On January 25, 2012, the New York Times published the first of a two-part series headlined, “In China, Human Costs are Built Into an iPad.” The articles were landmark investigative journalism.
Before they were published, it seemed no one had thought much about how Apple’s iconic line of products was actually made. Instead, they simply appeared on a regular basis, almost like magic, emanations from the fervid, fervent brain of singular Steve Jobs. However, once the information contained in the Times became public knowledge, our collective disinterest came to a crashing halt.
The Times minced no words in disclosing Apple’s reprehensible labor practices. (Need I add that technology companies other than Apple, such as Dell, for example, and Hewlett-Packard, were no better?) Here is an excerpt from the Times’ original piece.
“Employees work excessive overtime, in some cases seven days a week, and live in crowded dorms. Some say they stand so long that their legs swell until they can hardly walk. Under-age workers have helped build Apple’s products, and the company’s suppliers have improperly disposed of hazardous waste and falsified records….More troubling [advocacy groups] say, is some suppliers’ disregard for workers’ health. Two years ago, 137 workers at an Apple supplier in eastern China were injured after they were ordered to use a poisonous chemical to clean iPhone screens. Within seven months last year, two explosions at iPad factories… killed four people and injured 77. Before those blasts, Apple had been alerted to hazardous conditions….”
The Times story broke not long after Jobs’ death, and the succession as CEO of Tim Cook. His initial response to the expose was to play defense, insisting the charges against Apple were “patently false and offensive.” Still, he did go on to say that the company would not turn a blind eye to whatever any problems, adding that “on this you have my word.”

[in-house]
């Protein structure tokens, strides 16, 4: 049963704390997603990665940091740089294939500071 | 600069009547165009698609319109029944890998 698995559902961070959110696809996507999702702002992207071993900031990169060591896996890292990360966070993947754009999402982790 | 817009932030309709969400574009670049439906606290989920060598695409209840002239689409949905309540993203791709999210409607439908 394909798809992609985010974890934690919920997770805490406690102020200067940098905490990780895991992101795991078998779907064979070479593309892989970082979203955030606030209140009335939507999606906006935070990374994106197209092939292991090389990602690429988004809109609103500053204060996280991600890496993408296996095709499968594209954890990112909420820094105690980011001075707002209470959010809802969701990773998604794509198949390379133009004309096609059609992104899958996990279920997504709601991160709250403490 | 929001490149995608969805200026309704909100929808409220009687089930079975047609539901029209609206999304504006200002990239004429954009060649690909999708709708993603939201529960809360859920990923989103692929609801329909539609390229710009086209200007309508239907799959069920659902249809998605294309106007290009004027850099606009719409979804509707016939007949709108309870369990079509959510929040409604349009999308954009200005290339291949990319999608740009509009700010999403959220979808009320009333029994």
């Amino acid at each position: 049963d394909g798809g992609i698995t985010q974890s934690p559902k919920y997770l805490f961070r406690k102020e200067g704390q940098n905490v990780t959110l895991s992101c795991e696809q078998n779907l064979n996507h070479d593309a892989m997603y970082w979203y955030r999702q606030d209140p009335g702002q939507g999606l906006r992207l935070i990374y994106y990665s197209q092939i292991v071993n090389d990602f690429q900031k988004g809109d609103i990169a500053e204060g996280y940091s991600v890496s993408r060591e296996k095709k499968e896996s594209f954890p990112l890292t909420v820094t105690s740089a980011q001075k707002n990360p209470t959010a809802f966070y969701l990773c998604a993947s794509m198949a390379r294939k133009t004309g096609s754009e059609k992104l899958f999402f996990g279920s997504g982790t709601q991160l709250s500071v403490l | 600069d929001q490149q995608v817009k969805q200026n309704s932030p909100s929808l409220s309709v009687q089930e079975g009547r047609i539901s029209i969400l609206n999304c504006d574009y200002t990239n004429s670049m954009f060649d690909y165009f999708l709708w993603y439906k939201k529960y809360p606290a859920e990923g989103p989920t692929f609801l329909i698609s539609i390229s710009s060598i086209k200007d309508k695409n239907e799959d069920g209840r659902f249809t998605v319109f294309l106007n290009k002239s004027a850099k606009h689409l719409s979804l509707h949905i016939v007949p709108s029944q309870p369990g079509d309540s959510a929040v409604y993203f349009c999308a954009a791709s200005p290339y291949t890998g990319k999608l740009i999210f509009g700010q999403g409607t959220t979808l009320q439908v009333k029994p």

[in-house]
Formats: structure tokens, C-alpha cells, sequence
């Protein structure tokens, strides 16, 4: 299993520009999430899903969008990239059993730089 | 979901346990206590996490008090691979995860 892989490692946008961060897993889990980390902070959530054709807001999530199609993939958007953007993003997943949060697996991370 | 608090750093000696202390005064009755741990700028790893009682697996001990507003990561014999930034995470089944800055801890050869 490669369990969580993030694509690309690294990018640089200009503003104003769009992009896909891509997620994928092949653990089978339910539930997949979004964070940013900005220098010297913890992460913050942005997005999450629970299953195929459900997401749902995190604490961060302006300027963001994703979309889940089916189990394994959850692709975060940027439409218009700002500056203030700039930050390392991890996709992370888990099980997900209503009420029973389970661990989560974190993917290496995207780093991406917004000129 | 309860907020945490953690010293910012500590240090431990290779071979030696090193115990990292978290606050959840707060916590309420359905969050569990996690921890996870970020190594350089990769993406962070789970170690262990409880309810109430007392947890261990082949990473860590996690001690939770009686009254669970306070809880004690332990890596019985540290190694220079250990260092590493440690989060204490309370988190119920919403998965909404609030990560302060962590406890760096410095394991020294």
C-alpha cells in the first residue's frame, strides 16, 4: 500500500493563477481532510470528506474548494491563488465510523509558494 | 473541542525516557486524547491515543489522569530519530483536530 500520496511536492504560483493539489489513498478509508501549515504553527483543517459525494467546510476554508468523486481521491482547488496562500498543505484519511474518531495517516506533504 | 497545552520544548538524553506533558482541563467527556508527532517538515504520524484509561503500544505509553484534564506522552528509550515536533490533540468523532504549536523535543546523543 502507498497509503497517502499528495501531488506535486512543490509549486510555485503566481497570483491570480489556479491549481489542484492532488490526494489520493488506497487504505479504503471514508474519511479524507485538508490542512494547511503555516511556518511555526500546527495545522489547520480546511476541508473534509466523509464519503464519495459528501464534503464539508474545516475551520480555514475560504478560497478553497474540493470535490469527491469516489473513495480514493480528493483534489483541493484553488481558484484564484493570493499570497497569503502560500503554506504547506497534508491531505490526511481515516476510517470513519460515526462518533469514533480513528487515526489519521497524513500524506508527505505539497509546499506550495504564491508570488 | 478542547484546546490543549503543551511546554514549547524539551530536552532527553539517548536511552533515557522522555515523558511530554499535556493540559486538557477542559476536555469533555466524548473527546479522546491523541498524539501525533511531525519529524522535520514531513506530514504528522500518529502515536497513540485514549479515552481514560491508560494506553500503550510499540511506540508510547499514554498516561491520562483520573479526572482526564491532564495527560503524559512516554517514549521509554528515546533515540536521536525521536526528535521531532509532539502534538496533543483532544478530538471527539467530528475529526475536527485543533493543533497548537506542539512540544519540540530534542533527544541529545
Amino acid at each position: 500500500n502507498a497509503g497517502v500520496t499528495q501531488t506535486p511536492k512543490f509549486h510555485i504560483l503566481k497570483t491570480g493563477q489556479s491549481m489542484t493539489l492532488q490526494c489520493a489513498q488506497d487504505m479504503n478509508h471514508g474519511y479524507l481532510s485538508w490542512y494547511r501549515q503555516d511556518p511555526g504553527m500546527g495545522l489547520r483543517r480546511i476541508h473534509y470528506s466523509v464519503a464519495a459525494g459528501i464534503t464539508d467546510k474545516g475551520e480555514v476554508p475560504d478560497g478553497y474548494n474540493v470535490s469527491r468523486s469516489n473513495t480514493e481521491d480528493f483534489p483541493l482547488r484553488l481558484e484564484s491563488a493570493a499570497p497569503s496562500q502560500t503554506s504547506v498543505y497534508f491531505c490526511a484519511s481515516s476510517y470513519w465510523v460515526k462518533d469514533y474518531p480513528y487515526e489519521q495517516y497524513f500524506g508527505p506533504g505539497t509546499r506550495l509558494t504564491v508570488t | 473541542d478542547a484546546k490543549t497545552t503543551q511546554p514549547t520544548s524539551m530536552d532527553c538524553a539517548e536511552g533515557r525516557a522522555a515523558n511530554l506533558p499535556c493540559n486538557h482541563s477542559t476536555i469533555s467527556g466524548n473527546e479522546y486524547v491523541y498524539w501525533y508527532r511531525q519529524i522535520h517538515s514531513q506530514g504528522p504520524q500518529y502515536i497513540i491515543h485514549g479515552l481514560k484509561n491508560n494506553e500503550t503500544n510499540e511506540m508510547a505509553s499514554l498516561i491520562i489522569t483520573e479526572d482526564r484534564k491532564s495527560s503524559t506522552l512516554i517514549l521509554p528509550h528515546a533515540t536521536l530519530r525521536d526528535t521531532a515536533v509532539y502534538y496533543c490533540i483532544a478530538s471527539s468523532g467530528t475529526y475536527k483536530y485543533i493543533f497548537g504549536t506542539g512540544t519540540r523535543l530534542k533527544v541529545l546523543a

Cook was as good as his word – if only because the media and the public held his feet to the fire. The Times had uncovered the blatant disparity between Apple’s shiny new products, and the wretched conditions under which they were made. So this was a story that had legs. Within a month after the series saw the light of day, Cook took his first conciliatory step: he requested that the Fair Labor Association audit Apple’s labor practices.
Less than one year after the original Times piece came out, there was a second front page story on Apple. This one was published on December 27 under the headline, “Signs of Changes Taking Hold in Electronic Factories in China.” The article describes how during the last several months high ranking Apple executives had become directly and deeply involved in how Apple products are made. As a result, the company publicly committed itself to several wide-ranging reforms, including curtailing workers’ hours and increasing their wages. Moreover the changes within Apple extend to California, where the company is based. In the last year, Apple has “tripled its corporate social responsibility staff, has re-evaluated how it works with manufacturers, has asked competitors to help curb excessive overtime in China and has reached out to advocacy groups it once rebuffed.”
What explains this dramatic change? It was not that Tim Cook – not to speak of his predecessor Steve Jobs – woke up one morning saying, “Golly, gee, I’ve seen the light! Apple has to be nicer and kinder and more generous to those in its employ!” Hardly. Rather it was first and foremost the Times’ expose – an invaluable reminder of how vital to a healthy society is investigative journalism. Second it was the public response to what the Times had disclosed. The revelations regarding Apple did not fall on deaf hears. Rather they spoke to ordinary people, who were coming to conclude it was dishonorable to delight in a device manufactured under conditions described as Dickensian.
Once word got out about Apple – it got to the point of being skewered on “Saturday Night Live” – the downside risk was so great there was no choice. There was no choice for Apple’s leaders but to follow Apple’s followers.